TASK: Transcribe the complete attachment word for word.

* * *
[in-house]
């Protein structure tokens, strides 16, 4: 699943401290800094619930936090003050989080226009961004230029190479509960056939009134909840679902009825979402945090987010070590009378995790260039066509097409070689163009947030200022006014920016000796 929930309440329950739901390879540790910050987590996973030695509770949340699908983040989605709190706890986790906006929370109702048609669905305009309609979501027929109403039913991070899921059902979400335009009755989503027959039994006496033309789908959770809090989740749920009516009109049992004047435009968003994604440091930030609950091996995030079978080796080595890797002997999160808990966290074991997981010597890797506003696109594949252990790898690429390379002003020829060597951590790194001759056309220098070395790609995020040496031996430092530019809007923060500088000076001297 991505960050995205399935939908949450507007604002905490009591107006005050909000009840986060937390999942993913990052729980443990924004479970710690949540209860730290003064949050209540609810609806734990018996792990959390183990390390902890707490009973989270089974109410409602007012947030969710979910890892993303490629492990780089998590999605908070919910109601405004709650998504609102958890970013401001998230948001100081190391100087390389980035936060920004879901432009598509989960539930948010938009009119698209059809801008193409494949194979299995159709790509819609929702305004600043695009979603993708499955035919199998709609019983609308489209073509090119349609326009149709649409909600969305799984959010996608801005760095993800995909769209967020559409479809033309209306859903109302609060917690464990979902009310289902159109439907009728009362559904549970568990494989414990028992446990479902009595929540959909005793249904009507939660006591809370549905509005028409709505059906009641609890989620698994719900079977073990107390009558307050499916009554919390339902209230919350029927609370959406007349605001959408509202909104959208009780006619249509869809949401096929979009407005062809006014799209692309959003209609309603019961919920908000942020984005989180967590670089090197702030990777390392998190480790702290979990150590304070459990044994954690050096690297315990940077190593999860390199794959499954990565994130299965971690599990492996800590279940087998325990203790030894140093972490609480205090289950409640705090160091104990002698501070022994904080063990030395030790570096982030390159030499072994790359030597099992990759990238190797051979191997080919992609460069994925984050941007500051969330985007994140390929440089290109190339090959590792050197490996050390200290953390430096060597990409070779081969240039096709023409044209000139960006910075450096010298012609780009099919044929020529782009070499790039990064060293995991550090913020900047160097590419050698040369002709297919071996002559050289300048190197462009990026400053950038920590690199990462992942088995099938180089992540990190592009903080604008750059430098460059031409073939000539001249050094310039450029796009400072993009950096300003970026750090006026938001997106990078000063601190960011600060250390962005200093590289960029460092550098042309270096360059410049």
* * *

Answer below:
[in-house]
């Protein structure tokens, strides 16, 4: 699943401290800094619930936090003050989080226009961004230029190479509960056939009134909840679902009825979402945090987010070590009378995790260039066509097409070689163009947030200022006014920016000796 929930309440329950739901390879540790910050987590996973030695509770949340699908983040989605709190706890986790906006929370109702048609669905305009309609979501027929109403039913991070899921059902979400335009009755989503027959039994006496033309789908959770809090989740749920009516009109049992004047435009968003994604440091930030609950091996995030079978080796080595890797002997999160808990966290074991997981010597890797506003696109594949252990790898690429390379002003020829060597951590790194001759056309220098070395790609995020040496031996430092530019809007923060500088000076001297 991505960050995205399935939908949450507007604002905490009591107006005050909000009840986060937390999942993913990052729980443990924004479970710690949540209860730290003064949050209540609810609806734990018996792990959390183990390390902890707490009973989270089974109410409602007012947030969710979910890892993303490629492990780089998590999605908070919910109601405004709650998504609102958890970013401001998230948001100081190391100087390389980035936060920004879901432009598509989960539930948010938009009119698209059809801008193409494949194979299995159709790509819609929702305004600043695009979603993708499955035919199998709609019983609308489209073509090119349609326009149709649409909600969305799984959010996608801005760095993800995909769209967020559409479809033309209306859903109302609060917690464990979902009310289902159109439907009728009362559904549970568990494989414990028992446990479902009595929540959909005793249904009507939660006591809370549905509005028409709505059906009641609890989620698994719900079977073990107390009558307050499916009554919390339902209230919350029927609370959406007349605001959408509202909104959208009780006619249509869809949401096929979009407005062809006014799209692309959003209609309603019961919920908000942020984005989180967590670089090197702030990777390392998190480790702290979990150590304070459990044994954690050096690297315990940077190593999860390199794959499954990565994130299965971690599990492996800590279940087998325990203790030894140093972490609480205090289950409640705090160091104990002698501070022994904080063990030395030790570096982030390159030499072994790359030597099992990759990238190797051979191997080919992609460069994925984050941007500051969330985007994140390929440089290109190339090959590792050197490996050390200290953390430096060597990409070779081969240039096709023409044209000139960006910075450096010298012609780009099919044929020529782009070499790039990064060293995991550090913020900047160097590419050698040369002709297919071996002559050289300048190197462009990026400053950038920590690199990462992942088995099938180089992540990190592009903080604008750059430098460059031409073939000539001249050094310039450029796009400072993009950096300003970026750090006026938001997106990078000063601190960011600060250390962005200093590289960029460092550098042309270096360059410049």